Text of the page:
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Handling Urgency at Work Without Email

Handling Urgency at Work Without Email
    Catch the moment by sunnyUK on flickr

    Just the other day, a co-worker was called out by another co-worker that they “weren’t answering their email quickly enough.” This comment was made even when our company employs a host of ways to contact each other immediately.

    The issue that was being discussed was urgent and had to be handled that day, but the accusing party in no way handled the work as being urgent. For some reason they expected an immediate response via email, even though email is not an “immediate response” type of tool. And frankly, it should never be considered to be one especially with the types of technology we have at our disposal.

    Email as mail

    The way that I and many others treat email is as a piece of mail. We don’t sit in front of our mailbox all day, waiting for something to be put into it, only to take it out, create a reply, put it in an envelope, stamp, and send it off. That would be ridiculous, right? So, why should we be expected to deal with email this way?

    The problem is that most people treat email this way.

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    It wasn’t until I was introduced to the GTD ecosystem that I found thoughts on email like that of Merlin Mann or even Leo Babauta. These guys saw email as mail, something that piles up throughout our day and then we process it. We then make decisions on what we are supposed to do next with this incoming mail; respond to it, make it a piece of reference material, trash it, etc. Once I was able to understand this way of thinking, email wasn’t an immediate response type of tool anymore. This kept me out of my inbox and allowed me to get more done as well as handle urgent issues the right way.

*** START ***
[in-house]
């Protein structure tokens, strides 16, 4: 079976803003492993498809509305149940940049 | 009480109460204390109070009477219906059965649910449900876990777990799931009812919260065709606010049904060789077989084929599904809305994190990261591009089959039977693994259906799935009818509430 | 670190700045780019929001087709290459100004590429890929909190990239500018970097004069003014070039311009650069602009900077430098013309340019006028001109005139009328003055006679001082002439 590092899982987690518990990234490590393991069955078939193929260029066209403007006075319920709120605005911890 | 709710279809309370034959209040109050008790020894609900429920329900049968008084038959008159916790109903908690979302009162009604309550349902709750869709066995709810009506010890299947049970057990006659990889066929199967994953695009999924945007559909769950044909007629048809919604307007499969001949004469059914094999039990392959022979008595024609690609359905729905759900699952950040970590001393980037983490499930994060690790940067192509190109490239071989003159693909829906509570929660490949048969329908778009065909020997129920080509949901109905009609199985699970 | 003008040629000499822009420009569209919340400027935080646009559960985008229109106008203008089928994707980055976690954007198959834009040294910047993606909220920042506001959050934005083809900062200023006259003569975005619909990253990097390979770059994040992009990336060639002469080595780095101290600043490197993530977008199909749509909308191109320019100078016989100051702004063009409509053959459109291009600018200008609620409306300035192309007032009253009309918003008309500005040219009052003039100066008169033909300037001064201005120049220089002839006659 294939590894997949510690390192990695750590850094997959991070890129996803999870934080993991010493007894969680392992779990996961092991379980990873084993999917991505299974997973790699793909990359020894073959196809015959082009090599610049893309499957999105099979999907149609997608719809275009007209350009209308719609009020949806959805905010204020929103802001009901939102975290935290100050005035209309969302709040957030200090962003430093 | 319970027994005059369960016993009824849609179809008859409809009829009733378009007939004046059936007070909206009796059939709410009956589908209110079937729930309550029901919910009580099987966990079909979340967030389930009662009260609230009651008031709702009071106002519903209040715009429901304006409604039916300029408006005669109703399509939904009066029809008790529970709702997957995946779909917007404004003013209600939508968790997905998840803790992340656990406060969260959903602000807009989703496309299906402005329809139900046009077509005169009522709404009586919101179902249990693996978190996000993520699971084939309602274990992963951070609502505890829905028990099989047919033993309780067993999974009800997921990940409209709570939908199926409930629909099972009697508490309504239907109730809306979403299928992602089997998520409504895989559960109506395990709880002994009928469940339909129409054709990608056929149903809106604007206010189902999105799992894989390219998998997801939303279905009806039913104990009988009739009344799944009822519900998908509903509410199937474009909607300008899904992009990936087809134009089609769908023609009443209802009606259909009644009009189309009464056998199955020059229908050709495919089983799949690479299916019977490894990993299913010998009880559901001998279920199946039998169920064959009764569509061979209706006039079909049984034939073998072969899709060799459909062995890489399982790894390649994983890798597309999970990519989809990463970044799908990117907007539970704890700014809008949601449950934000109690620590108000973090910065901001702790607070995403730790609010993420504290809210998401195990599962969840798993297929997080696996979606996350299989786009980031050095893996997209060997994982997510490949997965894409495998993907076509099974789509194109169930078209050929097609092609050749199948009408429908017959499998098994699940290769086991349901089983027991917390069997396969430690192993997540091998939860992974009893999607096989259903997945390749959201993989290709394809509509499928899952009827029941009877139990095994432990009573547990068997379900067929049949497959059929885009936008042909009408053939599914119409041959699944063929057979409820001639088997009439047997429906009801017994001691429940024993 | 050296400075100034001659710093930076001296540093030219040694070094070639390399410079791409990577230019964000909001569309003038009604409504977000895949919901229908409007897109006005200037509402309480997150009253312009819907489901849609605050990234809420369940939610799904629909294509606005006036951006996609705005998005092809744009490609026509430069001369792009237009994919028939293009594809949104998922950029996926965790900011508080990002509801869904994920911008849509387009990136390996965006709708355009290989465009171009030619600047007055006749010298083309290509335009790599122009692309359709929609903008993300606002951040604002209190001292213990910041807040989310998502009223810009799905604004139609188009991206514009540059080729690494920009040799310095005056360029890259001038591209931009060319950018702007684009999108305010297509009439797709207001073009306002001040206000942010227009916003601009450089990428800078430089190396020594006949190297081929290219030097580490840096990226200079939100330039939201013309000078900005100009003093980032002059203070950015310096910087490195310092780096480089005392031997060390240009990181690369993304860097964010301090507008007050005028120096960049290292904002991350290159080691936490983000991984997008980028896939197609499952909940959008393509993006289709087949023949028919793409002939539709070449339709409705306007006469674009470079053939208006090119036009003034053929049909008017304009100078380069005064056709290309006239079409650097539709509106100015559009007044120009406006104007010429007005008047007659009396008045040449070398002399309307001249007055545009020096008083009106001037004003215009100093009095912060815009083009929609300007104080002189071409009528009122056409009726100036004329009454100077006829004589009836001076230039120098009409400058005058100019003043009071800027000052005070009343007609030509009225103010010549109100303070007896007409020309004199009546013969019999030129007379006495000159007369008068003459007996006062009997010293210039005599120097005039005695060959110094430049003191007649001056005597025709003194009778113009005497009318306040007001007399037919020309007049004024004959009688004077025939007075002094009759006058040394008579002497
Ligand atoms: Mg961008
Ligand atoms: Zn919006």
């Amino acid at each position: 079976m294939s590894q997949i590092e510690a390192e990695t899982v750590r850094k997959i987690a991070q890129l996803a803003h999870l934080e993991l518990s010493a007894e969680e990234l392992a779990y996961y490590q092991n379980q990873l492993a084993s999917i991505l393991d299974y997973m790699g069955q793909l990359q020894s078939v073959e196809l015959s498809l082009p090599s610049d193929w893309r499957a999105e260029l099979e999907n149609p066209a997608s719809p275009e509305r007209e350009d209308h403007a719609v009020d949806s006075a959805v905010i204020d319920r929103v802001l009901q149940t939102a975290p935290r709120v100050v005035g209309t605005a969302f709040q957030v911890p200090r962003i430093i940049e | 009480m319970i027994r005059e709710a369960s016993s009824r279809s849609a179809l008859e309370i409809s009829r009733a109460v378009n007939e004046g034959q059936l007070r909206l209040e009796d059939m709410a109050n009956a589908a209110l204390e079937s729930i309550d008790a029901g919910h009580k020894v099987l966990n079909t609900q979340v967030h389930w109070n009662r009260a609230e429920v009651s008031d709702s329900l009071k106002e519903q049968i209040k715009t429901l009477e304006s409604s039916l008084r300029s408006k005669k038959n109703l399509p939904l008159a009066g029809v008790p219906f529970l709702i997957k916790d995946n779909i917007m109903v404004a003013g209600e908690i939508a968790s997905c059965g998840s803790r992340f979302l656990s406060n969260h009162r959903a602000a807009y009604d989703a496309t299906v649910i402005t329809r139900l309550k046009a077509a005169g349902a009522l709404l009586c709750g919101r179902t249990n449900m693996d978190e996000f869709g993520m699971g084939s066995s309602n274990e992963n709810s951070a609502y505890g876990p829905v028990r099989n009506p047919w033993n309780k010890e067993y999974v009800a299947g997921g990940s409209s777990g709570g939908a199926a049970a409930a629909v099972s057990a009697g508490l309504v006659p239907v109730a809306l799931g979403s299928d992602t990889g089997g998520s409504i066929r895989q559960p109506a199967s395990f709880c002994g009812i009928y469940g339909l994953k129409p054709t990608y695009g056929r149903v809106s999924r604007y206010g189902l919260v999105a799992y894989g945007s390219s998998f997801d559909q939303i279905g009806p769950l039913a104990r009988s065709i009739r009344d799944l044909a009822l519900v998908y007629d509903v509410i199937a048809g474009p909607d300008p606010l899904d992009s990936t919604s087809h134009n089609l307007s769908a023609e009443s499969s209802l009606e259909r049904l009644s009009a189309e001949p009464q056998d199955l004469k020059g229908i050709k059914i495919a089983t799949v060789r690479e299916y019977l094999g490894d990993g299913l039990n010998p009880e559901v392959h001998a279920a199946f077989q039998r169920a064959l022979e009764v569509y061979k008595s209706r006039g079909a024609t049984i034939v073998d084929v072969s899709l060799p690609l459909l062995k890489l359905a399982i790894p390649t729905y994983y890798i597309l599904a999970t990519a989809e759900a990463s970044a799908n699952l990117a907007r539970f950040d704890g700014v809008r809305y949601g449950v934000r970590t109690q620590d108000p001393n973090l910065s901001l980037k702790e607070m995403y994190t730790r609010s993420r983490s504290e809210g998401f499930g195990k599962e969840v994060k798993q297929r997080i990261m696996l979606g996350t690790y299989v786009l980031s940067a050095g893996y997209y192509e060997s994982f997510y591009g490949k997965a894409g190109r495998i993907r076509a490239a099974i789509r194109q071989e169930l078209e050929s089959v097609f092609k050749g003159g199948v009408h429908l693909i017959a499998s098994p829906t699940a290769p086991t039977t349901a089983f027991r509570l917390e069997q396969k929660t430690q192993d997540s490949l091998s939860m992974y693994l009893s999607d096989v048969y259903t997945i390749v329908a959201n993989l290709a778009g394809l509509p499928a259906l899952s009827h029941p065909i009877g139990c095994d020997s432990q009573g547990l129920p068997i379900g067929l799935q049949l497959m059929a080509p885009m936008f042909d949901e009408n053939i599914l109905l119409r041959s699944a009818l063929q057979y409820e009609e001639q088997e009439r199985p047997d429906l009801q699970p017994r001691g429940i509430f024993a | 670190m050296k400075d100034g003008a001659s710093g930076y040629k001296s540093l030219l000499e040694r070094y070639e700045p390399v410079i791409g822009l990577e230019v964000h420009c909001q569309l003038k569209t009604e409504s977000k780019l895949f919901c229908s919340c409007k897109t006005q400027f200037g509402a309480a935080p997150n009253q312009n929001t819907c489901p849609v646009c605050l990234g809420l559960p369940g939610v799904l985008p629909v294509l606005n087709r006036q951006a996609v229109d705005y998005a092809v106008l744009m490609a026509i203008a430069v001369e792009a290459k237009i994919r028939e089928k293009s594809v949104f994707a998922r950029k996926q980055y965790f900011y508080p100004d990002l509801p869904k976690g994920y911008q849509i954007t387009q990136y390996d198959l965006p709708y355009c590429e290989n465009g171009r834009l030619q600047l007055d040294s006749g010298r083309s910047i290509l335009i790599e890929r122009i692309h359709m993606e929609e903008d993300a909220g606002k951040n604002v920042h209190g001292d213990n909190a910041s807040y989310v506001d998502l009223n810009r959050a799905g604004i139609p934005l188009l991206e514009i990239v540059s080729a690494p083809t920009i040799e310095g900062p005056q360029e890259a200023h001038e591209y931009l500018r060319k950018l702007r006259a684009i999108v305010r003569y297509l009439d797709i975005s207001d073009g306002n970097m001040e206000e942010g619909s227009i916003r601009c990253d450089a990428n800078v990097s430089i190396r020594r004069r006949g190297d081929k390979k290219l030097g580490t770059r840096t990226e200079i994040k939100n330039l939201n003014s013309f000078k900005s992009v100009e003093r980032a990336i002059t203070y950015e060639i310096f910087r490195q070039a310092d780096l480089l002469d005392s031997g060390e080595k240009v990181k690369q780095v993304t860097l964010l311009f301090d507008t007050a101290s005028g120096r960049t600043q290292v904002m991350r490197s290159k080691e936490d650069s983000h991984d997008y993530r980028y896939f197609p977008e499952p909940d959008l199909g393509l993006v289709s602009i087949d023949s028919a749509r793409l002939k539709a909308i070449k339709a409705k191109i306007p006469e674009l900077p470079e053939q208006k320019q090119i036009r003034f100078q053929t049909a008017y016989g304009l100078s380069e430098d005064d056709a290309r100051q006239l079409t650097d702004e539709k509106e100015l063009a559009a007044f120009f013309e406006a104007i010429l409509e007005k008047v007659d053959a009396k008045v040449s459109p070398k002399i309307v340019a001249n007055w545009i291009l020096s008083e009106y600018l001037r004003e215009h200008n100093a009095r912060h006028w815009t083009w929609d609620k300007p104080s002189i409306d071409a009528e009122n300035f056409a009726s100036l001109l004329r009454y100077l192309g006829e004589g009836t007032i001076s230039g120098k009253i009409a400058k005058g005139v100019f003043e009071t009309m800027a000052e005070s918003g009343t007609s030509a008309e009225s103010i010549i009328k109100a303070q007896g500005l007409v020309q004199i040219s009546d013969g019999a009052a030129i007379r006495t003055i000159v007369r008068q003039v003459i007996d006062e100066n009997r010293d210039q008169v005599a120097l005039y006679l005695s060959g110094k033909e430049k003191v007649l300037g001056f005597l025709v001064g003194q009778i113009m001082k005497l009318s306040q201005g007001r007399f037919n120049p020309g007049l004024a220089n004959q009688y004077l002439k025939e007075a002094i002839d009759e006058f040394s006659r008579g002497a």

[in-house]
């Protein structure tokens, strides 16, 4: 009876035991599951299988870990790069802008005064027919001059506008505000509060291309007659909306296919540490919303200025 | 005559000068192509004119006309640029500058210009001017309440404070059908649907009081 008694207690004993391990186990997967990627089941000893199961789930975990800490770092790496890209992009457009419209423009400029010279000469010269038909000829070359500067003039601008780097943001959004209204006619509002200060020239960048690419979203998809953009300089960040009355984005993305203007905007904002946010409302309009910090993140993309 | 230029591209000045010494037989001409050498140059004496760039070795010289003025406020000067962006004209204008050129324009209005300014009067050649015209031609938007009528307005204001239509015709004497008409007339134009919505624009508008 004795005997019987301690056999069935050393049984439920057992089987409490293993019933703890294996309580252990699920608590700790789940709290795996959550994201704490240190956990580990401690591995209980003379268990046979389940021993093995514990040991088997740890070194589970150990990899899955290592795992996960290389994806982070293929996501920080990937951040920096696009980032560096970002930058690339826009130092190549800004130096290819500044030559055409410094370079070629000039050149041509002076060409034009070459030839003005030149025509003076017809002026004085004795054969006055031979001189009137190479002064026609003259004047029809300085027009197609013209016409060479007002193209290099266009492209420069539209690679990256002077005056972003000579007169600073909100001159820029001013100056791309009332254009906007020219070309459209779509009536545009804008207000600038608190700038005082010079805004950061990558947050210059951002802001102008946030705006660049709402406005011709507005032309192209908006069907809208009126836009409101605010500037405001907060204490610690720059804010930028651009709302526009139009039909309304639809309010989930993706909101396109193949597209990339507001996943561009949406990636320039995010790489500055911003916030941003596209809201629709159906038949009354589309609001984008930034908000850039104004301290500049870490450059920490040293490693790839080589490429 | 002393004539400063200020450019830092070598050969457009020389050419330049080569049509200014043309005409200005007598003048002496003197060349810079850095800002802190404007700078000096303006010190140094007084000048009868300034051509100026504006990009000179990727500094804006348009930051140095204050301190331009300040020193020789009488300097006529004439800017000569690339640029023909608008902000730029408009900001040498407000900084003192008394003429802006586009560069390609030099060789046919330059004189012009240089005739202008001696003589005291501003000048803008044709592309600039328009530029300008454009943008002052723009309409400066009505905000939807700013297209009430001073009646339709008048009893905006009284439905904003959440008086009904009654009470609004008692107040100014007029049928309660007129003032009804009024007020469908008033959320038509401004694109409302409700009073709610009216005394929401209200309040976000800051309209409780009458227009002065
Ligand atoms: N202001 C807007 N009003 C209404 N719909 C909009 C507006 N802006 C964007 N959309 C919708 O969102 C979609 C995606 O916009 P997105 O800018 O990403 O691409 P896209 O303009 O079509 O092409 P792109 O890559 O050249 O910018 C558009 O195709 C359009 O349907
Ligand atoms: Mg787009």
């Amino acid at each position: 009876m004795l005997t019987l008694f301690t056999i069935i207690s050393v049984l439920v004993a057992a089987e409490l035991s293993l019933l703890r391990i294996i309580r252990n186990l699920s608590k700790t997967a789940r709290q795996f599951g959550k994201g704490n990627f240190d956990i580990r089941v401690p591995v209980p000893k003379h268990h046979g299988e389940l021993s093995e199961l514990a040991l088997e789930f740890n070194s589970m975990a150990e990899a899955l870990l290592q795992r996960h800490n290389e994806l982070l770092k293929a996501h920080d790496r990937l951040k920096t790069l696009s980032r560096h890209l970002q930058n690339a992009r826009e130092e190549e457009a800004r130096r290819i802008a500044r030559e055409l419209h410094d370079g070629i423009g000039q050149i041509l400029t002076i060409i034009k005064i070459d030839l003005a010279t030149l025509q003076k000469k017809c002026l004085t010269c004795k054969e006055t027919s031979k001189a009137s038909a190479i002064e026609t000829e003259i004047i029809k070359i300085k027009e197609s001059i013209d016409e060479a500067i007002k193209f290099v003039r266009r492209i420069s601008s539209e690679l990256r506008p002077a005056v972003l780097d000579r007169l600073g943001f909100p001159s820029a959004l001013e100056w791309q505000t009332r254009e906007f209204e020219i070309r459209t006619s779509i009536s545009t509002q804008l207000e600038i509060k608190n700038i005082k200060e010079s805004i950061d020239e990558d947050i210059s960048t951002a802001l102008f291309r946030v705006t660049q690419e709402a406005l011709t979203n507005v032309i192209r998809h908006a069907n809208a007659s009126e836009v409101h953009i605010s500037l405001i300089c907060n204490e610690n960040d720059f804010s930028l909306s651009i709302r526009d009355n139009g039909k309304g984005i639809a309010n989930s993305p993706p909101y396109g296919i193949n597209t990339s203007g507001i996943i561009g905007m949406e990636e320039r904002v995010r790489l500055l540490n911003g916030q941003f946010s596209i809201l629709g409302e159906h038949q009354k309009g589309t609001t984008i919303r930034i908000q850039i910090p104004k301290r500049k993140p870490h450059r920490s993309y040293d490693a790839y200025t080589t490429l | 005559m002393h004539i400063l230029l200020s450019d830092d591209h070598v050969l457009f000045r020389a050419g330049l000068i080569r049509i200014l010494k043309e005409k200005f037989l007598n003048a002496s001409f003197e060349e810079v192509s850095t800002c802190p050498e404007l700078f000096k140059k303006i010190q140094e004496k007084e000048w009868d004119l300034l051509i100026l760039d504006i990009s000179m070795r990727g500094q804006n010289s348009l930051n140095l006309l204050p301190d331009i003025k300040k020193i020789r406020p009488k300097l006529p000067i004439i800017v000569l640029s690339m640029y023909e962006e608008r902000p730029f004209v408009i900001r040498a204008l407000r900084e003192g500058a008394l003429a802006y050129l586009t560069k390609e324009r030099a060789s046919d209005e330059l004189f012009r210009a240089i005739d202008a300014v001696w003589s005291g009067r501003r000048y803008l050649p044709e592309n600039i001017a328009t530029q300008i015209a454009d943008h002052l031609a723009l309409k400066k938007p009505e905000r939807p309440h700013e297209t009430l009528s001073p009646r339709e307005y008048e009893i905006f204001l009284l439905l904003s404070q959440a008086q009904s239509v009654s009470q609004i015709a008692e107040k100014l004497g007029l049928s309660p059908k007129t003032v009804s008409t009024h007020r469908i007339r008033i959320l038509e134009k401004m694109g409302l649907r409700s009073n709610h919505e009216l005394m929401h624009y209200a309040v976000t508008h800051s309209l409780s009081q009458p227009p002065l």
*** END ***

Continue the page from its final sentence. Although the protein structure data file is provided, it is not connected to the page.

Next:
What about immediate issues?

    I hear this a lot where I work:

    “It’s my job to respond to email.”

    What a sad state of affairs; a professional email responder. Actually, I would say that most anyone that says that truly means that their job is to handle immediate issues in their business; it just so happens that many people still treat email as an immediate response type of communication.

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    I know that we productivity nerds can’t move the immovable force of overuse of email, but we can bring some options to the table that those afflicted with immediate email action can try to employ.

    The ways to handle urgency without email

    Here are a few ways that you can help yourself and possibly others in your company deal with urgent matters without the use of a sea of email. These may seem dead obvious, but you will be extremely surprised at how little they are used for urgent issues:

    1. Use IM

    No matter what anyone says, IM isn’t just a way to chat with your friends at work (although that can be an added benefit). IM stands for instant messaging and that is exactly what it should be used for; getting a hold of someone instantly.

    If you company doesn’t use IM, especially in a company where issues with customers are of utmost important, you may want to try to talk your higher-ups and put it in place. IM at work has saved a ton of time and many email messages being overlooked.